Why It Took a Psychiatric Hospitalization for Maria Bamford to Realize She Could Find Love
Comedian Maria Bamford has been open about her bipolar disorder and obsessive-compulsive disorder (OCD) for years now. Her Netflix show, “Lady Dynamite,” is based off her time in a psychiatric hospital, and she was awarded the 2014 Illumination Award by the International OCD Foundation for her work spreading awareness about living with mental illness.
Most recently, in a piece for the New York Times published Tuesday, Bamford discussed what it’s like to stop working while in mental health treatment, how being unable to work made her feel unlovable — and how she learned this wasn’t true. She wrote:
At the age of 43, I had never had a relationship last more than a year. My colleagues in comedy suggested that it was par for the course in our business, and that paired with my psychiatric issues, I might never be eligible for lifelong commitment. But strangely, it was when I was hospitalized in a psych ward that I first found real hope that I could be married one day.
Bamford signed herself into a psychiatric hospital in 2010 when her suicidal thoughts were so bad, she feared she was going to kill herself. She thought it would be a quick visit, and that after 72 hours she’d be able to go back to work. But, like many with mental illnesses know, you don’t just “get better” because you have work to do, and Bamford had to cancel comedy shows to continue treatment.
When she was worried this meant she would never find love, her fellow patients showed her differently.
I kept asking other patients the same questions: ‘Do you still have a job? Do you think you’ll ever be able to work again?’ I kept asking my doctors when they thought I’d be well enough to go back to comedy. Of course, none of them could guarantee full recovery. But I did gather some surprising information that I wasn’t particularly interested in at the time: Many patients had partners and wives and husbands.
There was the wife and mother of grown children receiving ECT treatments that caused short term memory loss. A young woman who, after a psychotic episode involving the K.G.B. and aliens, spoke of her longtime boyfriend and all the support he provided when she was fired from her sales job. There was the man who came into the ward after a manic, knife-wielding episode in which he might have stabbed someone (I was very out of it and couldn’t get the whole story). He chatted amiably with his wife during visiting hours.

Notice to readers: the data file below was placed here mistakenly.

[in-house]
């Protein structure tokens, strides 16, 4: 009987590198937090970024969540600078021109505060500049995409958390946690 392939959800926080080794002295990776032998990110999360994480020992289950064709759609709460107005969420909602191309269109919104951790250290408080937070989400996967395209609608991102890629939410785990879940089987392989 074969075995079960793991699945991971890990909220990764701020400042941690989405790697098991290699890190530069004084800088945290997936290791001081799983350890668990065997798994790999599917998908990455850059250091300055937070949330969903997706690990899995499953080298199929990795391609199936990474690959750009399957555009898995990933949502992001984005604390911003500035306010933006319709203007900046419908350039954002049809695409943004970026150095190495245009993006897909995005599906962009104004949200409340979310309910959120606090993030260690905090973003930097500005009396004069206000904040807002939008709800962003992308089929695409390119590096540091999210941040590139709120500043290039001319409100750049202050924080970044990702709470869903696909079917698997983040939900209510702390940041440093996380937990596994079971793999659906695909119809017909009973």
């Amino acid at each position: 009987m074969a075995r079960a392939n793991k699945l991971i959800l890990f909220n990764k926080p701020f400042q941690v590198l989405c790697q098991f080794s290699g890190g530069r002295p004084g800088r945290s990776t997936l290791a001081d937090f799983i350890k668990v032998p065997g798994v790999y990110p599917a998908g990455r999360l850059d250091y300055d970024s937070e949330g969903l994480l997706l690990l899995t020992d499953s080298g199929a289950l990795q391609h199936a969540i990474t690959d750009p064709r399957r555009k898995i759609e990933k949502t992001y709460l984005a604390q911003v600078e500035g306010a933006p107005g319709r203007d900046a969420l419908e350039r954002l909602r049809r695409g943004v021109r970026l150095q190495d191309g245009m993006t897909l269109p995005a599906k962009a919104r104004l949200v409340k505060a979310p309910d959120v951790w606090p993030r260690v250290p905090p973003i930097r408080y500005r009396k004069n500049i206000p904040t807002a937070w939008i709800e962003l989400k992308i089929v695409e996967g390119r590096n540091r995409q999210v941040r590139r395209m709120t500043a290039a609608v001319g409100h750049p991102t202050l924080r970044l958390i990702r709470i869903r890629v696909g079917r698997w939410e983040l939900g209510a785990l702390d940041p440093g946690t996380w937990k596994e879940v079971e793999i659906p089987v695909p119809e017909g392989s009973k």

Over and over again, I encountered people with debilitating mental illness who were also part of a couple. They weren’t working, they needed care… And yet they were loved.
I started to think: That could be me. If I ever got better, maybe I would meet someone who could love me as I am. That maybe, work or no work, I’d no longer have to wait to be ‘lovable’ (translation: ‘productive’) in order to be loved.
Eventually, Bamford started online dating and ended up marrying a man she met on OkCupid. She said being in a long-term relationship has taught her “weaknesses” (as she calls them) are what binds people together, and that she can find love while being exactly who she is — mental health challenges and all. “I think that’s what love is,” she wrote, “Not having to hide exactly who you are.”
You can read her full piece here.
If you or someone you know needs help, visit our suicide prevention resources page.
If you need support right now, call the National Suicide Prevention Lifeline at 1-800-273-8255, the Trevor Project at 1-866-488-7386 or reach the Crisis Text Line by texting “START” to 741-741.